At the end of last year, around three thousand agency employees (劳务派遣工) working at Sino-German car giant, FAW-Volkswagen, in Changchun were finally offered formal employment contracts at the company after working there for the best part of a decade.
However, it was a hollow victory. The workers were given just 24 hours to study and sign the contracts, which included clauses that prevented them from pursuing any further legal action against the company over a long-standing pay dispute. Moreover, Fu Tianbo, the worker activist who had led the struggle for equal pay, remained in detention awaiting trial.
The workers who did sign the new contracts with FAW-Volkswagen soon discovered however that their pay was still lower than their colleagues who had always been directly employed by the car manufacturer.
Protesting workers outside FAW-Volkswagen in September 2018
The “new” employees discovered that their basic salary of 1,762 yuan a month was just about the minimum wage in Changchun, while other workers in the same position, who had always been formal employees, had a basic wage of between 2,600 yuan and 2,700 yuan a month. This also meant that the “new” employees would get lower pension contributions and reduced benefits.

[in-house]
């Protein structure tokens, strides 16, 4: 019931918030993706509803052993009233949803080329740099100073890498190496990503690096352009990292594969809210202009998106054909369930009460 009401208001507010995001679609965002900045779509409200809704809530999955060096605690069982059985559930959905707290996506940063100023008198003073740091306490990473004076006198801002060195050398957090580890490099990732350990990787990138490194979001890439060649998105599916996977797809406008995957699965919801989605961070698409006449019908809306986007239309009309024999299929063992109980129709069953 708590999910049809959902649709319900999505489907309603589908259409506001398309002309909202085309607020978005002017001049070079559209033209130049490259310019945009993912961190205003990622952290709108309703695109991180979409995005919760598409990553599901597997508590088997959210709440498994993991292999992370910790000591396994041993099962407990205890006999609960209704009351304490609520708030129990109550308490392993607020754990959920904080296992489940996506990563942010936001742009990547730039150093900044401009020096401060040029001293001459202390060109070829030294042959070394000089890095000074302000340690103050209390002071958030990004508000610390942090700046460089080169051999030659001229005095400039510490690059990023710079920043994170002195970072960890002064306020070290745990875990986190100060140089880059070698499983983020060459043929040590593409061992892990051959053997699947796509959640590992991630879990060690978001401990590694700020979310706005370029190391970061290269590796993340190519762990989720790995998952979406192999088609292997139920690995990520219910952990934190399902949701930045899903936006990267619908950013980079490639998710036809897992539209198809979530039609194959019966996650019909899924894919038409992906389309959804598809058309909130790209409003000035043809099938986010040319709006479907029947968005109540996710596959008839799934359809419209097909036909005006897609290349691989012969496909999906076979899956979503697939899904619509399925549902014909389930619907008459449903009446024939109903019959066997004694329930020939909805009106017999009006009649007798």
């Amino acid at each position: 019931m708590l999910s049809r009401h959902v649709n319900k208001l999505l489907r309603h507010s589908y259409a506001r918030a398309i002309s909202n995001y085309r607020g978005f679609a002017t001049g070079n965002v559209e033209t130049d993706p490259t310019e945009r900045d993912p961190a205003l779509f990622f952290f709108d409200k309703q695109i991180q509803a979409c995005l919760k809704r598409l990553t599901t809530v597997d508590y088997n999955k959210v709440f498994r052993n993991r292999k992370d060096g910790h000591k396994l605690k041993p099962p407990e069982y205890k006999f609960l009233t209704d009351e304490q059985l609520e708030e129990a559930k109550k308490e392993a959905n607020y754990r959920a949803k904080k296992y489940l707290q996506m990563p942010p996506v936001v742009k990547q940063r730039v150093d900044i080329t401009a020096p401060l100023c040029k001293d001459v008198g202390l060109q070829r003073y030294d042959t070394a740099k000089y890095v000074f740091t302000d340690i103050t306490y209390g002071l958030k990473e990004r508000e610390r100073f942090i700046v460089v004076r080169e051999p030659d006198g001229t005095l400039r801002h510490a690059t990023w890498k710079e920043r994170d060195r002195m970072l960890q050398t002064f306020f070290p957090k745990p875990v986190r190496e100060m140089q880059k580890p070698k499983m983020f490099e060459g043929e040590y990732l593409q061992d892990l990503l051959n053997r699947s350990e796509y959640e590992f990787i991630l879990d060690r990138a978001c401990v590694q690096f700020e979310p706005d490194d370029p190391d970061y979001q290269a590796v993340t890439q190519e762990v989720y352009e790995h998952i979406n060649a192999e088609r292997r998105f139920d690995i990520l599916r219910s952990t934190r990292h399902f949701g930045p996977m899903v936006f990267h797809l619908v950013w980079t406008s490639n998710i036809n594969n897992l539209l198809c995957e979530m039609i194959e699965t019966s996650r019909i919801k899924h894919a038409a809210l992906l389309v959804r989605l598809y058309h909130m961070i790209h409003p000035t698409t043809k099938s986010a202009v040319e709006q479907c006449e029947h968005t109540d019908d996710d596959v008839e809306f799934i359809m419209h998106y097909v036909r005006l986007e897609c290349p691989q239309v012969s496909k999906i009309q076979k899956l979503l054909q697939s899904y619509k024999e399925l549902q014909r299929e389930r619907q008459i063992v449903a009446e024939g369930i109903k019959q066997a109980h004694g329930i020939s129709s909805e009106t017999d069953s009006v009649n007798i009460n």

The workers who refused to sign new contracts were recategorized as contractors (外包工), an even more tenuous position than agency worker. Some workers are demanding to made formal employees, while some of the older workers have already been laid off with apparently limited compensation.
The workers staged a new round of protests in September and October, taking their complaints to the municipal government, the procuracy and the discipline inspection committee. The workers have also approached both the enterprise and local trade unions but, so far, they received little positive feedback.
It will be an interesting test to see how the union responds to this new wave of collective action by FAW-Volkswagen workers. Normally, we would expect officials to go by the book and say there is nothing they can do because the workers signed a legally-binding contract with their employer. However, the former agency workers clearly have a justified grievance about being paid less than others in the same position, and any union that really cares about fairness and workers’ rights should seek to address the problem.
Meanwhile, the legal case against Fu Tianbo for “gathering a crowd to disrupt public order” is apparently still ongoing. The Changchun Automotive Economic and Technology Development Zone District Court opened proceedings on 9 May this year but it has so far failed to reach a definitive, or at least a publicly declared, verdict. The case dates back to protests led by Fu and his two fellow worker representatives, Wang Shuai and Ai Zhenyu, in May last year. Wang and Ai were subsequently released but it is unclear if Fu is still in detention or under some kind of domestic supervision.